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After two years of podcasting twice a week, we are excited to share our 200th episode with you.

Special guests Aaron Dowd and Matt Lopez join Ben and myself in person for this magical event. We talk about my “Show Up Every Day” mantra and our collective focus on the Long Game Mindset.

With hundreds of episodes under our belt, we still feel as though this truly is the very beginning and look forward to many more hundreds in the future.

We take a reflective look at how doing this show has changed our lives and what’s in store for the future.

This episode broadcasted publicly to a total of 1,058 live viewers who enjoyed full access to the Community chat during the event. We gave away over $2,000 in prizes to the group who attended live.

Last but not least, what really set apart this magical evening was the live jam session we put on. We transformed the room into a studio right before the eyes of the viewers and put on an unscripted show.

While the full live jam session was enjoyed exclusively by those who joined us live, I decided to include a single song at the end of the recorded podcast.

Highlights, Takeaways, Quick Wins
  • It’s not about the results you’re getting, it’s about showing up every day—eventually the results will come.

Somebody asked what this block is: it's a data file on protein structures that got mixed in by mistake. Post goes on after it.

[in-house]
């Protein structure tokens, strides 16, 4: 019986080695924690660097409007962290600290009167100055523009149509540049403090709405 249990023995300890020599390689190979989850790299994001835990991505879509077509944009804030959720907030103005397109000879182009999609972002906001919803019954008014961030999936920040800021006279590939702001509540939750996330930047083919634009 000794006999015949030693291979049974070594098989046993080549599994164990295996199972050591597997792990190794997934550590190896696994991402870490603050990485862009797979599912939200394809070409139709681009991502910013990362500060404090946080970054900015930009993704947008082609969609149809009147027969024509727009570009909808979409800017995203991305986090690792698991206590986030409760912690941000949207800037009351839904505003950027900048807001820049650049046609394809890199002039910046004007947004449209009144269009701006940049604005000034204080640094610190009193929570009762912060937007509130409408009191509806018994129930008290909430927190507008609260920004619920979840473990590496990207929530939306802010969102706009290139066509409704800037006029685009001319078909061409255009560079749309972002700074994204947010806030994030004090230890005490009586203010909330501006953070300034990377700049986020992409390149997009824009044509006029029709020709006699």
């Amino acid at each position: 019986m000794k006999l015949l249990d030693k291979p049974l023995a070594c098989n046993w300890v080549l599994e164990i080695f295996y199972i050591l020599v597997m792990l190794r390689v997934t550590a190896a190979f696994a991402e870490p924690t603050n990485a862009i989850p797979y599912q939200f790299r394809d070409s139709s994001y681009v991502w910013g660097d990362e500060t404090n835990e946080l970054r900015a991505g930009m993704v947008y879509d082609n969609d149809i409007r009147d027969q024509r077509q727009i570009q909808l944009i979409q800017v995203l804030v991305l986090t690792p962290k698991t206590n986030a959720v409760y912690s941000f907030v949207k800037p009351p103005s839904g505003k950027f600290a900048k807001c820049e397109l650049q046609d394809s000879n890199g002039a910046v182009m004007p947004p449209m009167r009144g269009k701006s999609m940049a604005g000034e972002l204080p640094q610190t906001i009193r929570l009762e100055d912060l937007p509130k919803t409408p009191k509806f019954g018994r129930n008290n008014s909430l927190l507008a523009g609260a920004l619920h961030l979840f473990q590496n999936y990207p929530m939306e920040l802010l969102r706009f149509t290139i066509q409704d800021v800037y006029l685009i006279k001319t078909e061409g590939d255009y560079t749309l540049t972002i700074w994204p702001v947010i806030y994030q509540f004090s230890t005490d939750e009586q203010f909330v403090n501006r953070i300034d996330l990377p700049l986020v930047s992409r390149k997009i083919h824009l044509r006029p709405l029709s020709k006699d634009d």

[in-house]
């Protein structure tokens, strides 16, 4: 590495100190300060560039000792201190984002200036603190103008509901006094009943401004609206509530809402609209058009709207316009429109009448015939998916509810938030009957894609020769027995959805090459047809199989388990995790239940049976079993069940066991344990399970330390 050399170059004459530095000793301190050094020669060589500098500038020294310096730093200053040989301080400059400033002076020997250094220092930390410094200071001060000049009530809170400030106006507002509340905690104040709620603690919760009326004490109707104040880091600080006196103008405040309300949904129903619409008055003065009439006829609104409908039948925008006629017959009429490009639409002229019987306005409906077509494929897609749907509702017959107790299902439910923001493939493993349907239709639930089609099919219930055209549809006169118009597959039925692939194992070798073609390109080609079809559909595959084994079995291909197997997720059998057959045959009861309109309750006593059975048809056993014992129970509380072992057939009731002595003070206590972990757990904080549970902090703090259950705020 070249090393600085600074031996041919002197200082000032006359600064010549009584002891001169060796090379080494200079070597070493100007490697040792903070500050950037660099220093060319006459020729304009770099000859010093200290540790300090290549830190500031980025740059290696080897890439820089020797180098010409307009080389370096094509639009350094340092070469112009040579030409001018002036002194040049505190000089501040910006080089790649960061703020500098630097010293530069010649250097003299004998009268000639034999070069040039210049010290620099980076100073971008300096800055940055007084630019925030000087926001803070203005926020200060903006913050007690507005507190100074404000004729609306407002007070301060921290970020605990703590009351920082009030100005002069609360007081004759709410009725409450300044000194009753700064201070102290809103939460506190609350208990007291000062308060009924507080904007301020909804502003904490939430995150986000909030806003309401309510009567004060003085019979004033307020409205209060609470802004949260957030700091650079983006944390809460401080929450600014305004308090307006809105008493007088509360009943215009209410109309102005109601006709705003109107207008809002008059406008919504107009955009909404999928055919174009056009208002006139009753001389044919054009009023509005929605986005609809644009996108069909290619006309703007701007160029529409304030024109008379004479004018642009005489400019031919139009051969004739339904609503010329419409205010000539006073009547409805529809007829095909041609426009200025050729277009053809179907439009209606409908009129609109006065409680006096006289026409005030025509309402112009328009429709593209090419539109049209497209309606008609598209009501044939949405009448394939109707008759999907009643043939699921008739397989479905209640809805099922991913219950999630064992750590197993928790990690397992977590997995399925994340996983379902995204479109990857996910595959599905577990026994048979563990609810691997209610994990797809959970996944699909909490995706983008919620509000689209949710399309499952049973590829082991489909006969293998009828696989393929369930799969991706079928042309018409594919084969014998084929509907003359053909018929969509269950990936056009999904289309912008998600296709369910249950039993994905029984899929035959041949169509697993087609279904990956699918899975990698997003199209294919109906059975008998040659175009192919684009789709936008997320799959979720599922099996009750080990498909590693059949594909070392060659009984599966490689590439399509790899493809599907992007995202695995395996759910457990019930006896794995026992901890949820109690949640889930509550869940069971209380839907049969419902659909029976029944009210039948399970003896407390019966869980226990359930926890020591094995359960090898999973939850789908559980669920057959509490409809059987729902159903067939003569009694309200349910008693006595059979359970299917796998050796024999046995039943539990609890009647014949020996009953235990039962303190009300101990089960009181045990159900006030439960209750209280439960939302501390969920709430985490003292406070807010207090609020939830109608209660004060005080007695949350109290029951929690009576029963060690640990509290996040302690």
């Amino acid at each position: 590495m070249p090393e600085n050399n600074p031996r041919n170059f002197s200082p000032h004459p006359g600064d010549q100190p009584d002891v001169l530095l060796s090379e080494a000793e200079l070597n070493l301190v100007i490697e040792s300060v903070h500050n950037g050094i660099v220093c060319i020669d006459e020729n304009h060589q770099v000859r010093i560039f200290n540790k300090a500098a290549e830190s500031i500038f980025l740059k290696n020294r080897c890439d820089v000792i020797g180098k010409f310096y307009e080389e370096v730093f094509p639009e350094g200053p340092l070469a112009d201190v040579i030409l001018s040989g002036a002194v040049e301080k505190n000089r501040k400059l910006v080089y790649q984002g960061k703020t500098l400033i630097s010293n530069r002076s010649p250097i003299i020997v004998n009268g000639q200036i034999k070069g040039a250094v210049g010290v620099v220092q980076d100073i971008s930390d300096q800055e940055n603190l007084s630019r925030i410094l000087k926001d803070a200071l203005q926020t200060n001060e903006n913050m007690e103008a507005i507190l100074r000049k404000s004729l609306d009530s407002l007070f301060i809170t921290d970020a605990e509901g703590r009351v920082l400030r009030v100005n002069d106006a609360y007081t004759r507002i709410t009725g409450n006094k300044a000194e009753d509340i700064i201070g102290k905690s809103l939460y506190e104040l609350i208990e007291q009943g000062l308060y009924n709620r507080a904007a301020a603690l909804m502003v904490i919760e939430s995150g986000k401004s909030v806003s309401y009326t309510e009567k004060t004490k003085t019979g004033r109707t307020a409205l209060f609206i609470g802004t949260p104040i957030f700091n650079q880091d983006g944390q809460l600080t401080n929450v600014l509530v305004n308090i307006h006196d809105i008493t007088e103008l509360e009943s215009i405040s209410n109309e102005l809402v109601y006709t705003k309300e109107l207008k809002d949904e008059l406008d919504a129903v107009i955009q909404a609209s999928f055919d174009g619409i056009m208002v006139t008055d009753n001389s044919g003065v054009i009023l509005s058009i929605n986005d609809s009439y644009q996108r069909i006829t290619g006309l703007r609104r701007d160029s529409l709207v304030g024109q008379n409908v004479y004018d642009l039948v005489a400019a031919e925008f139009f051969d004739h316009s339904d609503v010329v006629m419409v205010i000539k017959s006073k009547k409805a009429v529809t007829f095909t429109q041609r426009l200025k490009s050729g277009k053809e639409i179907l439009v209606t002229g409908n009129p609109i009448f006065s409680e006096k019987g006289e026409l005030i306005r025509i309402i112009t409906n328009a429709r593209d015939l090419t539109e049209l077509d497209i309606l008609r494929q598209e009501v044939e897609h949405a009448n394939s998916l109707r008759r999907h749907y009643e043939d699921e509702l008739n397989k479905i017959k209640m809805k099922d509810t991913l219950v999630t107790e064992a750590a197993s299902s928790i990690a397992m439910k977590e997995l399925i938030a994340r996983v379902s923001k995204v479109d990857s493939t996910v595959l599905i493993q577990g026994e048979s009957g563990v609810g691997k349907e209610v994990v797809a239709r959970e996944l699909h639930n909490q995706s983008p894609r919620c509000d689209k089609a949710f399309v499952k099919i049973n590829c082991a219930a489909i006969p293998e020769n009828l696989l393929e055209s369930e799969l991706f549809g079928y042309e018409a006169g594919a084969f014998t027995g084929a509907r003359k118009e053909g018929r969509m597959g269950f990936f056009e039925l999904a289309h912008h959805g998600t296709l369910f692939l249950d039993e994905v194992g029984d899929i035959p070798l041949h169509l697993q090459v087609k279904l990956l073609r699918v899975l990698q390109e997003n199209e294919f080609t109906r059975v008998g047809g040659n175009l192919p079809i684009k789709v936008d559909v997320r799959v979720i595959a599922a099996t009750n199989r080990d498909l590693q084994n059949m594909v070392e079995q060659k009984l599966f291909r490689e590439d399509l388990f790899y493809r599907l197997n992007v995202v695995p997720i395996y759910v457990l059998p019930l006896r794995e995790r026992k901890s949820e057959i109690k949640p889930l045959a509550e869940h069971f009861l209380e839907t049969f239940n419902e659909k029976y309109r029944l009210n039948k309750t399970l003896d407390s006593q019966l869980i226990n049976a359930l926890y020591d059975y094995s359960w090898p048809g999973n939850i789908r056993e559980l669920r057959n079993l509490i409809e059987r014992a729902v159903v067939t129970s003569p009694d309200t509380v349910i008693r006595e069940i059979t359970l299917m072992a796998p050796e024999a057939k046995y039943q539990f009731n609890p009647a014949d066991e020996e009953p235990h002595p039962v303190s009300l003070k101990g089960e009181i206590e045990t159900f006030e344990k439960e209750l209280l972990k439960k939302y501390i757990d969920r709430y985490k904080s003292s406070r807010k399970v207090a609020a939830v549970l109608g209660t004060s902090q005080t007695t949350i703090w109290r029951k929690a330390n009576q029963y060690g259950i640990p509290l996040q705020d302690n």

• Start with a commitment.
  • What will get us to the next milestone? The same thing that got us here: serving an audience.
  • Good things will come from hiring good people—don’t just fill positions.
  • Small Scale Sabbaticals not only allow you to rest, but they allow you to pursue secondary passions.
  • Don’t wait until you can afford to take a sabbatical. You can’t afford not to.
Show Notes
  • 08:56 Sean: We just hit 200 episodes, and that’s a feat. Having podcasts twice a week, three times if you include Lambo Goal, is intense. It’s a lot, and we’re jam-packing it with value. We’re trying to be relevant, listening to people, engaging with our listeners, providing relevant value, and answering their questions. It’s hard work. We’re showing up a lot. I discovered this one podcast about business with 100 episodes, and I thought, “100 episodes! There’s so much value in this backlog. I can’t wait to go listen through,” and I did. I started at the beginning and listened through. It took me months, but I finally caught up, and in the very next episode the host said, “I’ve decided to step down and move on to something else.”
  • 09:53 I was ready to join their thing. It wasn’t a Community like we have, streaming live where everyone can interact 24/7 with a mobile app, but maybe they had forums and trainings or something. This was some years ago. I was so ready to join, just like a lot of people here are on the edge about joining the Community and are trying to figure out if it’s something they want to do. I caught up and the host was done. A lot people get to this point, or maybe they’re at this point right now, where they’ve been showing up and working hard, putting in the work, but it’s not paying off. By now, they would have hoped to have had more followers, subscribers, downloads, or views, but it’s just not there.

Don’t Be Discouraged By Numbers